We left Kropyvnytskyi 24 February nearly at 3 p.m., and at that time the first security checkpoints started to appear around the cities. I drove to Uman with the hope to stay in Ivano-Frankivsk. At gas stations, diesel fuel was already limited in quantity, no more than 10 liters to one car. The highway was more or less free. When we reached Uman, russians started shelling military units in Uman. We were driving through the major roundabout near Kyiv and turning to Vinnytsia when I saw several huge missile strikes with loud explosions near or right in Uman. Luckily, my younger kid was already sleeping but the oldest son noticed the scene, maybe because of my OMG shoutout. The highway was already jammed and our Ukrainian forces were in place, helping and directing all of us. Because of safety reasons and possible shelling we were all directed to turn South. So thousands of cars were driving in one direction. At midnight, we reached the town of Bershad in Vinnytsia region. I went to ask local people how to drive to Vinnytsia because I lost my way completely.
I’m deeply grateful to my colleague who persuaded me to stay overnight and found the place for us twice, and helped us a lot in Ivano-Frankivsk, which we finally reached. At midnight, on the roads of Vinnytsia region, the people whom I didn’t know at all, helped us to reach our stay, and it was precious and magical.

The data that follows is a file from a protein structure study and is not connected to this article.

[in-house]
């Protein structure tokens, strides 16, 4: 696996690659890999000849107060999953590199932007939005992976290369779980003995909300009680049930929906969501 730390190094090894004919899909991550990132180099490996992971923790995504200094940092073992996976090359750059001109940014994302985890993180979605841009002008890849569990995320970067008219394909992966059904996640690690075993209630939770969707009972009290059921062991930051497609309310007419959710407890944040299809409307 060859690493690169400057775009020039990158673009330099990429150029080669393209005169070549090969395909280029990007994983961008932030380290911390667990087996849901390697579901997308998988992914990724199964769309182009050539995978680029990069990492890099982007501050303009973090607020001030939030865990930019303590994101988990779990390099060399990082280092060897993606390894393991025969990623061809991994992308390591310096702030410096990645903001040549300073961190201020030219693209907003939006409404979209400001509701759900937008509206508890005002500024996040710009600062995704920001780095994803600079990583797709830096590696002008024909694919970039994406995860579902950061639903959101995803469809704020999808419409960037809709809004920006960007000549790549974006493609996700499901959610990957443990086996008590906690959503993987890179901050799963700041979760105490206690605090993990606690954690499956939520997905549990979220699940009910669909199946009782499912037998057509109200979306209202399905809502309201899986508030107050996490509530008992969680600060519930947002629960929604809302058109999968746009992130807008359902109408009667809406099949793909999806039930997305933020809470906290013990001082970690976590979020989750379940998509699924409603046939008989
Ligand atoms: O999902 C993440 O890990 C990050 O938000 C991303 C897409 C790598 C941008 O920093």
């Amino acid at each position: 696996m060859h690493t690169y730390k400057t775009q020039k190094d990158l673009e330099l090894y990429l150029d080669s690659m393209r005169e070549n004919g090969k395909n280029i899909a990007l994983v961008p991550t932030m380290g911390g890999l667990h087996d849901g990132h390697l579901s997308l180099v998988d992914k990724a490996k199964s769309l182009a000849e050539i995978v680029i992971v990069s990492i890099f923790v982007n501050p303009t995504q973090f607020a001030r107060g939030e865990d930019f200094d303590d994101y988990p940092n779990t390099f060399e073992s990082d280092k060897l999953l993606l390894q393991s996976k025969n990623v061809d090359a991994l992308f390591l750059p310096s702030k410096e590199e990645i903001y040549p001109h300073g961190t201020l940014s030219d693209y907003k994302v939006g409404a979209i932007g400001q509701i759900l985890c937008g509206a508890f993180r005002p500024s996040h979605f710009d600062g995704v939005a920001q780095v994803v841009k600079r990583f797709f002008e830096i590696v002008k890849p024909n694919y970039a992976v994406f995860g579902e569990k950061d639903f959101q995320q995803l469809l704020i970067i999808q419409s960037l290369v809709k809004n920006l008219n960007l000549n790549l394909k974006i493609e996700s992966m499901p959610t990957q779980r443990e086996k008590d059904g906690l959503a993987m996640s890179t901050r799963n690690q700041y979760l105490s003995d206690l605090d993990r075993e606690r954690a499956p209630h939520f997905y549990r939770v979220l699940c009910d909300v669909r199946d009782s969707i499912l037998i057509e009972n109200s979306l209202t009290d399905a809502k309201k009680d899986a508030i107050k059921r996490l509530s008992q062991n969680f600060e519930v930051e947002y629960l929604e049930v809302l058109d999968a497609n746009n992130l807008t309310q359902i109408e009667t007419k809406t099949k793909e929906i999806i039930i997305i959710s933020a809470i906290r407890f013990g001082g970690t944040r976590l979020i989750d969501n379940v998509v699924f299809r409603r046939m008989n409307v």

At that time I was driving from 6.30 a.m. to midnight with no rest. Lily from Gaysin was very kind to host us for the night and it was at her place that we watched the news for the first time. That bridge across Dnipro river near Kherson was shelled. We learned it was the curfew. And we realized how lucky we were. The next morning at 7 a.m., we left Gaysin for Ivano-Frankivsk through Khmelnitskiy and Ternopil. I found a gas station that was selling diesel – it was possible only in the morning. I learned that if you push the car from side to side, the tank will get more fuel. I needed more fuel though. I had no canister. So I poured diesel into plastic bottles. All the people who waited in line were really supportive, finding the bottles for me. Those people were from Kyiv and Donetsk, tired as hell but all driving to Western Ukraine.
The traffic jam to enter Khmelnitskiy took 3 hours, and the traffic jam to leave Khmelnitskiy took 5 more hours. We entered Ternopil when the curfew had already started. The entire city was completely dark. No shops that could sell us a bottle of water. No light in windows. Only darkness and the lights of cars who are driving to the West. We reached Ivano-Frankivsk at night at 1 a.m. and there were several times I caught microsleep episodes and opened my eyes half a meter from a roadside barrier – driving two days in the row was noticeable. But our hosts in Ivano-Frankivsk were waiting for us to help us get some rest. Thank you so much, Yura, Ira, Sasha and Lesia. You are incredible people!